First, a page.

How to Repair Corroded Heater Hose in a Chrysler Town & Country

Written by marion cobretti
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How to Repair Corroded Heater Hose in a Chrysler Town & Country
Use two new hose clamps for the repair. (two hose clamp image by Aleksandr Ugorenkov from

The No. 1 cause of a corroded heater hose is a lapse in cooling system maintenance. Chrysler recommends that you inspect or replace the Town & Country's heater hoses every 7,500 miles and flush the coolant every 45,000 miles. A corroded heater hose requires immediate attention and replacement because it's an indication of a coolant leak. As the hose deteriorates, you risk rupture, and possibly costly engine damage. You can replace the heater hose on the Town & Country at home with the right tools.

Skill level:
Moderately Easy

Things you need

  • Coolant drain pan
  • Socket wrench set
  • Shop rag
  • 2 heater hose clamps
  • 1/4-inch drive torque wrench

Show MoreHide


  1. 1

    Lift and support the bonnet on your Town & Country. Remove the radiator cap and set it to the side of the work area.

  2. 2

    Slide a coolant drain pan under the radiator directly in line with the radiator's drain cock. Slowly open the drain cock by turning it counterclockwise until the coolant starts to flow out of it. Allow the coolant to completely drain, then close the drain cock. Draining the coolant should take 15 to 20 minutes.

  3. 3

    Follow the corroded heater hose over to the firewall where it's connected to the heater core tube. Loosen the heater hose clamp with a socket wrench and slide it back on the hose 6 inches.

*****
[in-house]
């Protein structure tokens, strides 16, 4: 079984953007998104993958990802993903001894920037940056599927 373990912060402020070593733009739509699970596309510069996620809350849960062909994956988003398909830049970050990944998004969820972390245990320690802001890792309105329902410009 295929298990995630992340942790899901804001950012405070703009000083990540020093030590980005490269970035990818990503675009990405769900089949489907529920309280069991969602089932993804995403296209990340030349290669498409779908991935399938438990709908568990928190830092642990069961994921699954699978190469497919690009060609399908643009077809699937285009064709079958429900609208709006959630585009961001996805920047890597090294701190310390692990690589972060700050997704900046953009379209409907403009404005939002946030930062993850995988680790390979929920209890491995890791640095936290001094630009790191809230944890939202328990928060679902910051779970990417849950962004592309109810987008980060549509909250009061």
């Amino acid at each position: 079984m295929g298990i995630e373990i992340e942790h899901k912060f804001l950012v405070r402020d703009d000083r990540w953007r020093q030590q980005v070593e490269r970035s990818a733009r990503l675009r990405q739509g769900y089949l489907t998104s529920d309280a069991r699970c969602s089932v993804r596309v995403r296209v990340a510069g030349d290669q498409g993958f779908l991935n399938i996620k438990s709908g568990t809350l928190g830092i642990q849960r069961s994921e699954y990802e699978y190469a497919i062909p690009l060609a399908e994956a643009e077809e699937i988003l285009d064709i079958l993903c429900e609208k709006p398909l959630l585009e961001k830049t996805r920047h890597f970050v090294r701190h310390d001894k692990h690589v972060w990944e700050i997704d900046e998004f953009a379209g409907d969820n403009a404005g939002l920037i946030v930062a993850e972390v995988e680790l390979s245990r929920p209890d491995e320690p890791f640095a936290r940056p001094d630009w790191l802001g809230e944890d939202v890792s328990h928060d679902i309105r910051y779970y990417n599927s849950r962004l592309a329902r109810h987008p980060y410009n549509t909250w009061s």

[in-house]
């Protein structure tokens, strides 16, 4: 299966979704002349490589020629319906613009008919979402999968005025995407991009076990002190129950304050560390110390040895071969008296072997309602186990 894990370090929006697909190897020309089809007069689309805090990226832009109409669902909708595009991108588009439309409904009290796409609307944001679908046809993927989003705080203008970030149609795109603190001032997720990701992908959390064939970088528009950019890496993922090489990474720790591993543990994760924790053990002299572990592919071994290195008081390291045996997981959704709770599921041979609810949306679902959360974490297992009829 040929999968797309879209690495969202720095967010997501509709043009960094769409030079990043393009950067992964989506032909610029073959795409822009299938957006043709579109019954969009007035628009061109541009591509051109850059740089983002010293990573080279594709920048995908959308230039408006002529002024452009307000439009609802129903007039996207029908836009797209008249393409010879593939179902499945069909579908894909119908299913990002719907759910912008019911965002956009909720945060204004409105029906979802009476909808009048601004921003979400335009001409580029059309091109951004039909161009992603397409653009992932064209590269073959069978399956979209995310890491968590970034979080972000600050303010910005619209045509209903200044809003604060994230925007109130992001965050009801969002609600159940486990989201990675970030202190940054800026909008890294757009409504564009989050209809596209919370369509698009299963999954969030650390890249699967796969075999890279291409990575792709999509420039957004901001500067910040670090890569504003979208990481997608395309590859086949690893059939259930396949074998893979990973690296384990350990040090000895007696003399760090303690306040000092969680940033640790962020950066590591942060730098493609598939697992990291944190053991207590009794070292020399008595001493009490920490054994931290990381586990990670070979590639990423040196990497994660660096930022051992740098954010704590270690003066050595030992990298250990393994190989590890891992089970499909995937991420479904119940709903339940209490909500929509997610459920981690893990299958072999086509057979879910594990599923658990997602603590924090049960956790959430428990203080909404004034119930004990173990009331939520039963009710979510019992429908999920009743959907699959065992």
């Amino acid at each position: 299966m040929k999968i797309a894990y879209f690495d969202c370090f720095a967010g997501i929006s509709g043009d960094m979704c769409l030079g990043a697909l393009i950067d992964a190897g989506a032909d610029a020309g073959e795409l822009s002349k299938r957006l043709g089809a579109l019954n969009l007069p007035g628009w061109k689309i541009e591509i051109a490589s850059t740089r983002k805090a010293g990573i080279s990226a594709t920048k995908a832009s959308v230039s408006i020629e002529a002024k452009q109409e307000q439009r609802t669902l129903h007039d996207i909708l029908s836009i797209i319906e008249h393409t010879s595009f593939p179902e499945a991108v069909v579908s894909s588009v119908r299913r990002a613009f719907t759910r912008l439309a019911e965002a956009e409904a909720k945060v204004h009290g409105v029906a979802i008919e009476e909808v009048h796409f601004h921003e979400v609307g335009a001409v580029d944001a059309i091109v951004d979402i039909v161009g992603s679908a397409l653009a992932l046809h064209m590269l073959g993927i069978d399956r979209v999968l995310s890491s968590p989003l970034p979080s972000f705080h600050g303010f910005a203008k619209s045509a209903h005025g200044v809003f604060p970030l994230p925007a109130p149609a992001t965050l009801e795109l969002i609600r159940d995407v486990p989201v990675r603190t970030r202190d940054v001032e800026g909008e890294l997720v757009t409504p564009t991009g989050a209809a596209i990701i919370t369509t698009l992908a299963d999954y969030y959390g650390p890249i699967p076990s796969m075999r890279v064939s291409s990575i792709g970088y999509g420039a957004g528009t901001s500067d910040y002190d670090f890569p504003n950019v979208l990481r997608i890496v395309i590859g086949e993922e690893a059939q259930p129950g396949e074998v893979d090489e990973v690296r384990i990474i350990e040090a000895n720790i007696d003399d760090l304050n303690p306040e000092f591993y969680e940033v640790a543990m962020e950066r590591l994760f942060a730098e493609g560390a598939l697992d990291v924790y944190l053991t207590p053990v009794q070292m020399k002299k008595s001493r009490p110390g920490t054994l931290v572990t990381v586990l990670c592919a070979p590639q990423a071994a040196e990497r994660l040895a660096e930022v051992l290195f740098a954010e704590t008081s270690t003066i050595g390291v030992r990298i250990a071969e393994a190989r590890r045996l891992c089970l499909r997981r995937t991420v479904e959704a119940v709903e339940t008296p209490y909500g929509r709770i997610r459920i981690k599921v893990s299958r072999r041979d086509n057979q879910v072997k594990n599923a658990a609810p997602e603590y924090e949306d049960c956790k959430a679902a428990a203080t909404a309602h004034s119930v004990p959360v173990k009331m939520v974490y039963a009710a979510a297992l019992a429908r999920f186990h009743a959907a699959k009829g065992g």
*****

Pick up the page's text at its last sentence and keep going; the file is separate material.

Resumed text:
4. 4

    Pull the hose off the heater core tube and lift it vertically to allow the leftover coolant in the hose to backfill into the engine. Follow the hose over to its connection on the engine and loosen its hose clamp. Pull the clamp back 6 inches on the hose and then pull the hose off of its connection on the engine.

  5. 5

    Wipe down the heater core tube and the heater hose connection on the engine with a shop rag. Do not use any chemicals or tools to remove the corroded coolant. Wet the shop rag with water and wipe down the connections if a dry rag proves ineffective.

  6. 6

    Place a new hose clamp on each side of the new heater hose. Slide both clamps back on the hose just as you did to remove the old heater hose.

  7. 7

    Install the new heater hose on the engine connection first. Push the hose back onto the nipple and slide the clamp down into its original position. Set your 1/4-inch drive torque wrench to 25 inch-lbs. and tighten the clamp's bolt until secure. Repeat this step to install the hose back onto the heater core tube.

  8. 8

    Refill the radiator with fresh coolant and put the radiator cap back on securely. Shut the bonnet.

Tips and warnings

  • You can reuse the coolant if you've recently had the cooling system flushed. In the case of a corroded heater hose, the cooling system probably contains built-up sediment. This can lead to clogs and further cooling system damage. You should have the cooling system flushed and filled as soon as possible.

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